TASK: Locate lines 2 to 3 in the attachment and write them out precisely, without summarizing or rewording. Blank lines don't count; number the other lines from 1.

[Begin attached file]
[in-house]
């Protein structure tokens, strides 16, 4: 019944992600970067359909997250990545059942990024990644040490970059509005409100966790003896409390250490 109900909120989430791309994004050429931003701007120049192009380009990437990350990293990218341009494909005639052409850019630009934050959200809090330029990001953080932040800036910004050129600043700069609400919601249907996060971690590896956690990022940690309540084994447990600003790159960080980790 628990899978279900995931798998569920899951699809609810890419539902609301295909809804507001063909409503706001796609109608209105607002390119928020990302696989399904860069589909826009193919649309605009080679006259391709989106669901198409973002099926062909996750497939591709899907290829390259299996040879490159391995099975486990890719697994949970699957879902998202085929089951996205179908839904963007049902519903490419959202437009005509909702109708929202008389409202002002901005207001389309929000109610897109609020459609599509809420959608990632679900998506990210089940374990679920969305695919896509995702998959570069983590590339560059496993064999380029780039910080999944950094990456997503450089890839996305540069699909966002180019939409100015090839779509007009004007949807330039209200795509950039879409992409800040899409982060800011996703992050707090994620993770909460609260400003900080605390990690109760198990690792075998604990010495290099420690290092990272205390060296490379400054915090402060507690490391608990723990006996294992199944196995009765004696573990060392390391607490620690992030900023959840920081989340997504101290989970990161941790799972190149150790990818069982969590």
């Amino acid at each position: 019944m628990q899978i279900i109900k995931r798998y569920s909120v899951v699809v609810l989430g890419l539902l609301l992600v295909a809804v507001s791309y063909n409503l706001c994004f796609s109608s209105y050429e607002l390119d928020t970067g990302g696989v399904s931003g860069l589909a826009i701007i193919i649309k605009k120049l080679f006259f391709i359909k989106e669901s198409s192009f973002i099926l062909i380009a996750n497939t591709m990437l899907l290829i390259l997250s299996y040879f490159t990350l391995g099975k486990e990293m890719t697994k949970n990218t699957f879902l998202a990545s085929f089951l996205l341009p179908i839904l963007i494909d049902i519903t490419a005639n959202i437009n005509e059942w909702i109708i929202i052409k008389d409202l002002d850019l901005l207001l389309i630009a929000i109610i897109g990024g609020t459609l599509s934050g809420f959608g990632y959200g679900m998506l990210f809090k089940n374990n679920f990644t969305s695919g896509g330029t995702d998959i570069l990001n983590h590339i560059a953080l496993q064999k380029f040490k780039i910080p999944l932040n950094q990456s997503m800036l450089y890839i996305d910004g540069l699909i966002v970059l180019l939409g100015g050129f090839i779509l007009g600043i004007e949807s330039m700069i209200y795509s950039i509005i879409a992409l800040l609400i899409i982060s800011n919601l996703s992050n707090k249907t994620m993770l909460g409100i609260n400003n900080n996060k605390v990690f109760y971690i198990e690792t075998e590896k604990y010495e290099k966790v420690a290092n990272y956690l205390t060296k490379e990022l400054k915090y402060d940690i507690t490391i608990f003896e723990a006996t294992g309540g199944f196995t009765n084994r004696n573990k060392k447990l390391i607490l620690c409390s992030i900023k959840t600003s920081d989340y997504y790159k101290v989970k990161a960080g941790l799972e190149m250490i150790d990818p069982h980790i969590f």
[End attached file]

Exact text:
């Protein structure tokens, strides 16, 4: 019944992600970067359909997250990545059942990024990644040490970059509005409100966790003896409390250490 109900909120989430791309994004050429931003701007120049192009380009990437990350990293990218341009494909005639052409850019630009934050959200809090330029990001953080932040800036910004050129600043700069609400919601249907996060971690590896956690990022940690309540084994447990600003790159960080980790 628990899978279900995931798998569920899951699809609810890419539902609301295909809804507001063909409503706001796609109608209105607002390119928020990302696989399904860069589909826009193919649309605009080679006259391709989106669901198409973002099926062909996750497939591709899907290829390259299996040879490159391995099975486990890719697994949970699957879902998202085929089951996205179908839904963007049902519903490419959202437009005509909702109708929202008389409202002002901005207001389309929000109610897109609020459609599509809420959608990632679900998506990210089940374990679920969305695919896509995702998959570069983590590339560059496993064999380029780039910080999944950094990456997503450089890839996305540069699909966002180019939409100015090839779509007009004007949807330039209200795509950039879409992409800040899409982060800011996703992050707090994620993770909460609260400003900080605390990690109760198990690792075998604990010495290099420690290092990272205390060296490379400054915090402060507690490391608990723990006996294992199944196995009765004696573990060392390391607490620690992030900023959840920081989340997504101290989970990161941790799972190149150790990818069982969590």
């Amino acid at each position: 019944m628990q899978i279900i109900k995931r798998y569920s909120v899951v699809v609810l989430g890419l539902l609301l992600v295909a809804v507001s791309y063909n409503l706001c994004f796609s109608s209105y050429e607002l390119d928020t970067g990302g696989v399904s931003g860069l589909a826009i701007i193919i649309k605009k120049l080679f006259f391709i359909k989106e669901s198409s192009f973002i099926l062909i380009a996750n497939t591709m990437l899907l290829i390259l997250s299996y040879f490159t990350l391995g099975k486990e990293m890719t697994k949970n990218t699957f879902l998202a990545s085929f089951l996205l341009p179908i839904l963007i494909d049902i519903t490419a005639n959202i437009n005509e059942w909702i109708i929202i052409k008389d409202l002002d850019l901005l207001l389309i630009a929000i109610i897109g990024g609020t459609l599509s934050g809420f959608g990632y959200g679900m998506l990210f809090k089940n374990n679920f990644t969305s695919g896509g330029t995702d998959i570069l990001n983590h590339i560059a953080l496993q064999k380029f040490k780039i910080p999944l932040n950094q990456s997503m800036l450089y890839i996305d910004g540069l699909i966002v970059l180019l939409g100015g050129f090839i779509l007009g600043i004007e949807s330039m700069i209200y795509s950039i509005i879409a992409l800040l609400i899409i982060s800011n919601l996703s992050n707090k249907t994620m993770l909460g409100i609260n400003n900080n996060k605390v990690f109760y971690i198990e690792t075998e590896k604990y010495e290099k966790v420690a290092n990272y956690l205390t060296k490379e990022l400054k915090y402060d940690i507690t490391i608990f003896e723990a006996t294992g309540g199944f196995t009765n084994r004696n573990k060392k447990l390391i607490l620690c409390s992030i900023k959840t600003s920081d989340y997504y790159k101290v989970k990161a960080g941790l799972e190149m250490i150790d990818p069982h980790i969590f």